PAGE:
Harriet Miers, co-managing partner of Locke Liddell and Sapp in Dallas, says firms need to adopt policies that are friendly to families to aid women who are pulled in many different directions. Those policies could include part-time employment, flex time, on-site child care or dependent-care assistance.No argument there. What else? Way back in 1994, after she stepped down as president of the Texas Bar, she led the push to get the American Bar Association to move away from its pro-choice stance on abortion and adopt a neutral position instead. Texas Lawyer reported at the time:
At the August 1993 meeting in New York, the neutrality advocates, led this time by Locke Purnell Rain Harrell partner Harriet Miers of Dallas, failed to set aside the abortion rights policy. They then shifted strategy and asked the ABA to poll all its members -- not just those in the House of Delegates -- on the abortion question.She was pushing for this, as far as I can tell, in her capacity as a private citizen. This doesn't necessarily mean she's rabidly pro-life, but it's an inkling in that direction. That's the only public evidence I can find, at the moment, of her views on abortion, and I'd guess she's to the right of Sandra Day O'Connor on this one. Meanwhile, in 1993, here's Miers talking about the need for better court-appointed lawyers to defend death-penalty cases:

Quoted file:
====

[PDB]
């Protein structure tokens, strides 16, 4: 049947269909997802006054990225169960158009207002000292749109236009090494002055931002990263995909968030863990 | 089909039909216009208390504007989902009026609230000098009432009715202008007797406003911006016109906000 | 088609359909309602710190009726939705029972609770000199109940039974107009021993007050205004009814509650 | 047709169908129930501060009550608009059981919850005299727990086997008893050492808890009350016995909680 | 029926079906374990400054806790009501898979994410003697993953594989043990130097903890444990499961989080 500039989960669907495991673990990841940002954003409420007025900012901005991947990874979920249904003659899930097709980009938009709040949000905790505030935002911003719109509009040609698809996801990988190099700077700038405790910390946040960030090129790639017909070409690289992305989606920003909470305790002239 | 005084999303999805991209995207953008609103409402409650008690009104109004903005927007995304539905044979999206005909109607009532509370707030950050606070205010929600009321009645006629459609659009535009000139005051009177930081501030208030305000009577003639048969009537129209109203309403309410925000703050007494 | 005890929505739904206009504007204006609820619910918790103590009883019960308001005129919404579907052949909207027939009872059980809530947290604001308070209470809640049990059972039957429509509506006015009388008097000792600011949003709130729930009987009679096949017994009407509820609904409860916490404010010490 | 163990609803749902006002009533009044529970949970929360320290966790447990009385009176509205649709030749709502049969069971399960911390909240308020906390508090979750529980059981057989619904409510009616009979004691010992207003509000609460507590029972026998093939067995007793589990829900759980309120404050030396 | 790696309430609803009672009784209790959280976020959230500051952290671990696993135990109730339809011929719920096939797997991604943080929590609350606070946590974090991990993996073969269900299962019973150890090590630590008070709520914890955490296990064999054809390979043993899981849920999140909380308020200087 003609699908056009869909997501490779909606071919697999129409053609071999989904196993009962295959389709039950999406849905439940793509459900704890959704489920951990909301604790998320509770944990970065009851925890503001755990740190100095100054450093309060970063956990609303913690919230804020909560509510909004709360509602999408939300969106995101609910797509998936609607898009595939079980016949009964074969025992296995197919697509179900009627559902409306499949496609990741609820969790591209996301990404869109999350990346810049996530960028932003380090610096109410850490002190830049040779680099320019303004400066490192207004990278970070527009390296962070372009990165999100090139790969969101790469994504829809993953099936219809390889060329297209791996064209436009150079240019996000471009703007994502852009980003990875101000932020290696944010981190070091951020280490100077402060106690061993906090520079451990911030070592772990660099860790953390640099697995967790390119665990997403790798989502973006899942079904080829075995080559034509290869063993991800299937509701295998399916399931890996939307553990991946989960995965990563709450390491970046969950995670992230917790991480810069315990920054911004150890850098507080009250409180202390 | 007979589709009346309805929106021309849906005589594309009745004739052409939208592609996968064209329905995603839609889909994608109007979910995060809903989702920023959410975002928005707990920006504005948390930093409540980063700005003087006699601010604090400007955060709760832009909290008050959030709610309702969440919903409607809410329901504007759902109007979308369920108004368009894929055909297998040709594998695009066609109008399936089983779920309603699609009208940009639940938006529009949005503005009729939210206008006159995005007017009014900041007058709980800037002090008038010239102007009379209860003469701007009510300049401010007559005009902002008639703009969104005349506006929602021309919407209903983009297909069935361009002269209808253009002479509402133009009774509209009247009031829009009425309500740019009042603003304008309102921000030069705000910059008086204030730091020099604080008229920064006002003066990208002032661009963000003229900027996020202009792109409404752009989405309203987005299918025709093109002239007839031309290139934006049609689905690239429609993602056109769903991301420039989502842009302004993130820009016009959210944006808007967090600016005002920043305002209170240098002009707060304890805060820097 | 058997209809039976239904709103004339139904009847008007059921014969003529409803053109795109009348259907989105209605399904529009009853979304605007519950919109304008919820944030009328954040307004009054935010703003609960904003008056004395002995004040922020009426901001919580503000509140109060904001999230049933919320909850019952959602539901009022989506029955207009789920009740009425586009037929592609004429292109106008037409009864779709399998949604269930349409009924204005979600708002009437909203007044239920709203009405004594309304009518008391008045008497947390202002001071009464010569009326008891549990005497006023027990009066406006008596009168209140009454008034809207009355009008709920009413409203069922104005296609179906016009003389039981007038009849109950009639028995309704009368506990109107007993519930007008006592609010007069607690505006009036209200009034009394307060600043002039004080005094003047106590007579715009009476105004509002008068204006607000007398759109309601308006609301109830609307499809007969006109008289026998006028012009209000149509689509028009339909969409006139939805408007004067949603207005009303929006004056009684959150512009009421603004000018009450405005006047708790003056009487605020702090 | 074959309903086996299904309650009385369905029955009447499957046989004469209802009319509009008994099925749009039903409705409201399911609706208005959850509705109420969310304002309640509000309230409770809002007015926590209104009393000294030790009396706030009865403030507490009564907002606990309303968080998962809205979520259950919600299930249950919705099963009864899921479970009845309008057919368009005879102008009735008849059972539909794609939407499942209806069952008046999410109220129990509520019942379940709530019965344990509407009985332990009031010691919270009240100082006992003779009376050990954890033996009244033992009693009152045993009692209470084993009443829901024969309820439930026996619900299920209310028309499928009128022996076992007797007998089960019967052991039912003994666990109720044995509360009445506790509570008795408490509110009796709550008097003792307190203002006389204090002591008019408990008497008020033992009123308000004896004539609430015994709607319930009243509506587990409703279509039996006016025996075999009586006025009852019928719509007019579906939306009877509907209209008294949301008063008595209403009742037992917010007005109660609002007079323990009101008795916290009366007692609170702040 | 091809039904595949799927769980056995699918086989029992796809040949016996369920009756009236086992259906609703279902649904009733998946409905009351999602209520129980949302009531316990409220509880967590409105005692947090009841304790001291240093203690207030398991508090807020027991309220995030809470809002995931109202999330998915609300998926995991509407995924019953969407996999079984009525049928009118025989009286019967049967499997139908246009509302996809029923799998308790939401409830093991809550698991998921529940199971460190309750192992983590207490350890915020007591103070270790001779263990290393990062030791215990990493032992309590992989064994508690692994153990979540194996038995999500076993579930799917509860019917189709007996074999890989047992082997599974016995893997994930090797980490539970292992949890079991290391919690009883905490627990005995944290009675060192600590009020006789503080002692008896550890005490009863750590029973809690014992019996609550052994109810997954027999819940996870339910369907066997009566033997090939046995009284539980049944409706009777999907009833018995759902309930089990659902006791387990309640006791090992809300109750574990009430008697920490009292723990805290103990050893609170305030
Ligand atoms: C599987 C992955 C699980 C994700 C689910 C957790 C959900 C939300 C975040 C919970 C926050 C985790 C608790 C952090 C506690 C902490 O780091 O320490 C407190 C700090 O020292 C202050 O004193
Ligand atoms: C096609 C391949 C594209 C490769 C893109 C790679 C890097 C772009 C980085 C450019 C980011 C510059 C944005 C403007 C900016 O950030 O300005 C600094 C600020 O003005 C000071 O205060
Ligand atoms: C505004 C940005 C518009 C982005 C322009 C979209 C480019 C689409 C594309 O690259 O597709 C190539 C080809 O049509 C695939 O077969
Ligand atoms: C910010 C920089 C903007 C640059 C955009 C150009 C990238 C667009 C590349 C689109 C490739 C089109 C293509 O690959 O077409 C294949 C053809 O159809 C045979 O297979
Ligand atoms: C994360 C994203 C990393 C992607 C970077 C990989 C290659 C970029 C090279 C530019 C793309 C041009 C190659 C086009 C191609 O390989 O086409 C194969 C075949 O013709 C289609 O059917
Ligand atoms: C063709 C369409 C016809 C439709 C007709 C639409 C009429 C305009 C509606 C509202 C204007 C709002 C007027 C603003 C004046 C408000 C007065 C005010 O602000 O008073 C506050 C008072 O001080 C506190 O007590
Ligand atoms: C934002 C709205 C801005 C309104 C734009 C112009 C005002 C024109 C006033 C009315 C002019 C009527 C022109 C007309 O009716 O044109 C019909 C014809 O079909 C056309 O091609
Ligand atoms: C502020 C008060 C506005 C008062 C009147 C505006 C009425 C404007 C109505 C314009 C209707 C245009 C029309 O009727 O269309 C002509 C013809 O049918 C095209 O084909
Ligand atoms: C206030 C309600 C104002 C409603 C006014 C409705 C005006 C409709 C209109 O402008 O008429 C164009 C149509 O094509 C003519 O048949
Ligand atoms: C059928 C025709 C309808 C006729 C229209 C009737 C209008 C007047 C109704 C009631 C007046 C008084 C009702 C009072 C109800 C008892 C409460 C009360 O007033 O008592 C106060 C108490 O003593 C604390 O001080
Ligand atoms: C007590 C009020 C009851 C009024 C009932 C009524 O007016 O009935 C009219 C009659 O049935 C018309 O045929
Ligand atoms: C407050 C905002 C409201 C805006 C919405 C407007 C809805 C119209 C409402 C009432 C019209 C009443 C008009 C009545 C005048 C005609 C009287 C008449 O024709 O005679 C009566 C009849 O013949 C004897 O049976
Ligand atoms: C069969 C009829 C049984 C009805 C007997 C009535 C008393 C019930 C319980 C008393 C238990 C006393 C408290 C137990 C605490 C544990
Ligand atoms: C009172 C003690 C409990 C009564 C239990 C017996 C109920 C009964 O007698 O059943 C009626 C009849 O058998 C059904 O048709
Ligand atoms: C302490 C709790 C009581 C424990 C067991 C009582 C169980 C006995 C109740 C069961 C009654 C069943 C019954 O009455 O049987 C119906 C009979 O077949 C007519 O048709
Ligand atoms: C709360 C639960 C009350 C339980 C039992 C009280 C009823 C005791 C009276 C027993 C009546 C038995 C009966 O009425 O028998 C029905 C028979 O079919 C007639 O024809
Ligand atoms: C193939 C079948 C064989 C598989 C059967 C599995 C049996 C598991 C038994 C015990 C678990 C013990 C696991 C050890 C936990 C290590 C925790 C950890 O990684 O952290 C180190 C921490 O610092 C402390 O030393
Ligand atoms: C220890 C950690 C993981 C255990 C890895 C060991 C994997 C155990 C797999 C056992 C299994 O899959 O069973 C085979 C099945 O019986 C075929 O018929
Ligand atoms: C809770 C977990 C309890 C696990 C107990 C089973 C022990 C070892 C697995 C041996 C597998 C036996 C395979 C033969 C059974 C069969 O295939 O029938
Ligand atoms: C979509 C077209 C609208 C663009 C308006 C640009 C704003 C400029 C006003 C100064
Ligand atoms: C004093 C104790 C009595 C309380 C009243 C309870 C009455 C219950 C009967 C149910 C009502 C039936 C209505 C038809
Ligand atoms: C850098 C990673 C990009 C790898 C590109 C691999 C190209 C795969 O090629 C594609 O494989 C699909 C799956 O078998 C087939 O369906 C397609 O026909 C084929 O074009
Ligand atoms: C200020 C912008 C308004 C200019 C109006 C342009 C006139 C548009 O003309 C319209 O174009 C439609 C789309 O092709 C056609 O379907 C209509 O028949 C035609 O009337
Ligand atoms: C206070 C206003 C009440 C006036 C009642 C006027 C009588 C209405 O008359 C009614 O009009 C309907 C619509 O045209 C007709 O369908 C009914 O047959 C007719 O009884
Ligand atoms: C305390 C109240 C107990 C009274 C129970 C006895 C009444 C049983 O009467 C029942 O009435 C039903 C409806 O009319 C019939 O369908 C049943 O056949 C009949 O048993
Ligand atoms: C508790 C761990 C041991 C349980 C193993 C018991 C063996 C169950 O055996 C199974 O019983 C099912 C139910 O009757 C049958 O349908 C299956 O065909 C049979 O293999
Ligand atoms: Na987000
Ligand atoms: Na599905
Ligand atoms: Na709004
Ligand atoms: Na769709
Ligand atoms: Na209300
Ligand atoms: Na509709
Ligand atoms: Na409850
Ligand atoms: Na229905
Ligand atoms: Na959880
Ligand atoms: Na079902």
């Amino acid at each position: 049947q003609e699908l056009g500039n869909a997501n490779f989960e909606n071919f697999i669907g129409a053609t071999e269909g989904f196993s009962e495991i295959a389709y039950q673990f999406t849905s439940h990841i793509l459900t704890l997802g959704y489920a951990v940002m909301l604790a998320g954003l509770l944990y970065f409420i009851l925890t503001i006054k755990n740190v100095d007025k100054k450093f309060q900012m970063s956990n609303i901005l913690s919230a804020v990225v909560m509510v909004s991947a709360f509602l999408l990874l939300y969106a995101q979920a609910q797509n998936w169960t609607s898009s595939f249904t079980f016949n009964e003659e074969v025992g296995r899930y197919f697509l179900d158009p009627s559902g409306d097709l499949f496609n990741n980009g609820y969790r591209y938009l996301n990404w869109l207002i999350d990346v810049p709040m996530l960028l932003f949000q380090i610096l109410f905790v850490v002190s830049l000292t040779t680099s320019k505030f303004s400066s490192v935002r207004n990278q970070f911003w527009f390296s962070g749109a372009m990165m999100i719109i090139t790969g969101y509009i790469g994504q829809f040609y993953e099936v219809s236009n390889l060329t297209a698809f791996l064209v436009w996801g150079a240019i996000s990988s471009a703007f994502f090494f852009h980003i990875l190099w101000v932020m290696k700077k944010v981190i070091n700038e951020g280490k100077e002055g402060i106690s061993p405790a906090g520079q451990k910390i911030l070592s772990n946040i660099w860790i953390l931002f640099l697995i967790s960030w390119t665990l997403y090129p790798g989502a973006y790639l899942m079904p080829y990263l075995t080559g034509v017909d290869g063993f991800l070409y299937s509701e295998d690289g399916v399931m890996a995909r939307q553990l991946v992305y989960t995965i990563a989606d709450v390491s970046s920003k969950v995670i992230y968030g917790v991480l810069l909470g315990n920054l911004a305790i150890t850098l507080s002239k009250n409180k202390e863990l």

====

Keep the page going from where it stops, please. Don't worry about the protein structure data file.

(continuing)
But Bar President Harriet Miers, a member of the ABA Journal's board of editors, said the state's reliance on volunteer lawyers in life and death matters is "unacceptable."That's a liberal policy position, although I'm not sure if it was one you'd expect a Bar President to take up anyway. That year she was also supportive of rules to restrict lawyer advertising in the "public interest":
Harriet Miers of Dallas, 1992-93 Bar president, said she supports Morrison's proposed changes to the Bar's rules. "This is a very timely plan," she said. "Public concern about lawyer advertising is at an all- time high. I applaud Lonny Morrison for addressing the issue head-on and I'm confident that, with his leadership in the coming Bar year, we will succeed in getting a positive response from Texas attorneys to effect a change."Not sure what that means, but there you go. As it happens, she was also supportive of rules regulating ambulance-chasing by lawyers; so either she's not averse to regulation or she's not averse to regulation of lawyers. (Her private practice work suggests the latter.) By the way, a Houston Chronicle article from 1992 on lawyer jokes notes that Miers doesn't seem to mind them. So, uh, there you have it. For the record, I think she's a terrible pick, but I can also see why conservatives are squirming about here.